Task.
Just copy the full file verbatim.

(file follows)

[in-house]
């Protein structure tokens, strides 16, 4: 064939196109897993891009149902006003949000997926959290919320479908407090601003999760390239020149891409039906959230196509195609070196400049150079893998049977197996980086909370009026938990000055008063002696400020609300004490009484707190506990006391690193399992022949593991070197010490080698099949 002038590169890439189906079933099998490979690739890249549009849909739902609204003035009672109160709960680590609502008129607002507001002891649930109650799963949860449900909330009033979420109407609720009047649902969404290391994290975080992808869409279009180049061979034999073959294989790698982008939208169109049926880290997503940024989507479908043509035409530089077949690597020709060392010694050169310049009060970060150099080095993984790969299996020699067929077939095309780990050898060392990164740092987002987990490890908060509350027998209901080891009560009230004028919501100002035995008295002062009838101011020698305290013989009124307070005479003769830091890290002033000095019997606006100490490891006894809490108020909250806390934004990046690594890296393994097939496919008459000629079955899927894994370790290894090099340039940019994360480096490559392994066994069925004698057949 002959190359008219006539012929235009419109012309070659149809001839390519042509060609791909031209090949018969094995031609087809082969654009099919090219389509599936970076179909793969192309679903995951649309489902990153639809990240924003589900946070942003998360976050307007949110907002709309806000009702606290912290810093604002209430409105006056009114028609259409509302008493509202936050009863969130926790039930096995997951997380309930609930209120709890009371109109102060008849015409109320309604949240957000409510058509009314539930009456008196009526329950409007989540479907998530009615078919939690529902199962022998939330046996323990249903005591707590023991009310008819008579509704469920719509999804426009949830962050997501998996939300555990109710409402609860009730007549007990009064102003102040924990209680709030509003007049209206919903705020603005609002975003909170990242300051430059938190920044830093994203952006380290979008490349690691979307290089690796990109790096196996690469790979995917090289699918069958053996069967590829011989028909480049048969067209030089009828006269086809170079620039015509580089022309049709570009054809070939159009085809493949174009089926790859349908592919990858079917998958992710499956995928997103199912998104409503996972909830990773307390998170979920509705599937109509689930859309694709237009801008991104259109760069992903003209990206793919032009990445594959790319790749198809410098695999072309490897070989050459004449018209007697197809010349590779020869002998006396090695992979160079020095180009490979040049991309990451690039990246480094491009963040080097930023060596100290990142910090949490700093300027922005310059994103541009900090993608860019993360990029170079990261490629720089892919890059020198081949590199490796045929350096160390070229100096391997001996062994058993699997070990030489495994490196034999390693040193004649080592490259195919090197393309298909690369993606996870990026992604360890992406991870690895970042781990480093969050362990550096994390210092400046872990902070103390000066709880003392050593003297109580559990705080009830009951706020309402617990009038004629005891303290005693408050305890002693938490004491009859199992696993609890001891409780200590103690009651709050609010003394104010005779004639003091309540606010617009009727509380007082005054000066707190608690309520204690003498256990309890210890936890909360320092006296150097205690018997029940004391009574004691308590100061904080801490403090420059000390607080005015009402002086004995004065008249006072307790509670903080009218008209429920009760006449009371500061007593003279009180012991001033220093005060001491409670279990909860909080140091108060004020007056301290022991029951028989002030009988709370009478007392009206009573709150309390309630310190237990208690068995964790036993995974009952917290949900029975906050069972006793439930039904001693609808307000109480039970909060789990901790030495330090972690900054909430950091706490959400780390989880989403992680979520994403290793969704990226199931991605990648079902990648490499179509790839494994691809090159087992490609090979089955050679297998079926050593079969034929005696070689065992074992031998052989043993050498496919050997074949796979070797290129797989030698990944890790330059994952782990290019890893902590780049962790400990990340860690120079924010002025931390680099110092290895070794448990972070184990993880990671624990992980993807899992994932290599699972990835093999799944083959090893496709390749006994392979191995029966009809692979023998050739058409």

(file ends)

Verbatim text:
[in-house]
């Protein structure tokens, strides 16, 4: 064939196109897993891009149902006003949000997926959290919320479908407090601003999760390239020149891409039906959230196509195609070196400049150079893998049977197996980086909370009026938990000055008063002696400020609300004490009484707190506990006391690193399992022949593991070197010490080698099949 002038590169890439189906079933099998490979690739890249549009849909739902609204003035009672109160709960680590609502008129607002507001002891649930109650799963949860449900909330009033979420109407609720009047649902969404290391994290975080992808869409279009180049061979034999073959294989790698982008939208169109049926880290997503940024989507479908043509035409530089077949690597020709060392010694050169310049009060970060150099080095993984790969299996020699067929077939095309780990050898060392990164740092987002987990490890908060509350027998209901080891009560009230004028919501100002035995008295002062009838101011020698305290013989009124307070005479003769830091890290002033000095019997606006100490490891006894809490108020909250806390934004990046690594890296393994097939496919008459000629079955899927894994370790290894090099340039940019994360480096490559392994066994069925004698057949 002959190359008219006539012929235009419109012309070659149809001839390519042509060609791909031209090949018969094995031609087809082969654009099919090219389509599936970076179909793969192309679903995951649309489902990153639809990240924003589900946070942003998360976050307007949110907002709309806000009702606290912290810093604002209430409105006056009114028609259409509302008493509202936050009863969130926790039930096995997951997380309930609930209120709890009371109109102060008849015409109320309604949240957000409510058509009314539930009456008196009526329950409007989540479907998530009615078919939690529902199962022998939330046996323990249903005591707590023991009310008819008579509704469920719509999804426009949830962050997501998996939300555990109710409402609860009730007549007990009064102003102040924990209680709030509003007049209206919903705020603005609002975003909170990242300051430059938190920044830093994203952006380290979008490349690691979307290089690796990109790096196996690469790979995917090289699918069958053996069967590829011989028909480049048969067209030089009828006269086809170079620039015509580089022309049709570009054809070939159009085809493949174009089926790859349908592919990858079917998958992710499956995928997103199912998104409503996972909830990773307390998170979920509705599937109509689930859309694709237009801008991104259109760069992903003209990206793919032009990445594959790319790749198809410098695999072309490897070989050459004449018209007697197809010349590779020869002998006396090695992979160079020095180009490979040049991309990451690039990246480094491009963040080097930023060596100290990142910090949490700093300027922005310059994103541009900090993608860019993360990029170079990261490629720089892919890059020198081949590199490796045929350096160390070229100096391997001996062994058993699997070990030489495994490196034999390693040193004649080592490259195919090197393309298909690369993606996870990026992604360890992406991870690895970042781990480093969050362990550096994390210092400046872990902070103390000066709880003392050593003297109580559990705080009830009951706020309402617990009038004629005891303290005693408050305890002693938490004491009859199992696993609890001891409780200590103690009651709050609010003394104010005779004639003091309540606010617009009727509380007082005054000066707190608690309520204690003498256990309890210890936890909360320092006296150097205690018997029940004391009574004691308590100061904080801490403090420059000390607080005015009402002086004995004065008249006072307790509670903080009218008209429920009760006449009371500061007593003279009180012991001033220093005060001491409670279990909860909080140091108060004020007056301290022991029951028989002030009988709370009478007392009206009573709150309390309630310190237990208690068995964790036993995974009952917290949900029975906050069972006793439930039904001693609808307000109480039970909060789990901790030495330090972690900054909430950091706490959400780390989880989403992680979520994403290793969704990226199931991605990648079902990648490499179509790839494994691809090159087992490609090979089955050679297998079926050593079969034929005696070689065992074992031998052989043993050498496919050997074949796979070797290129797989030698990944890790330059994952782990290019890893902590780049962790400990990340860690120079924010002025931390680099110092290895070794448990972070184990993880990671624990992980993807899992994932290599699972990835093999799944083959090893496709390749006994392979191995029966009809692979023998050739058409």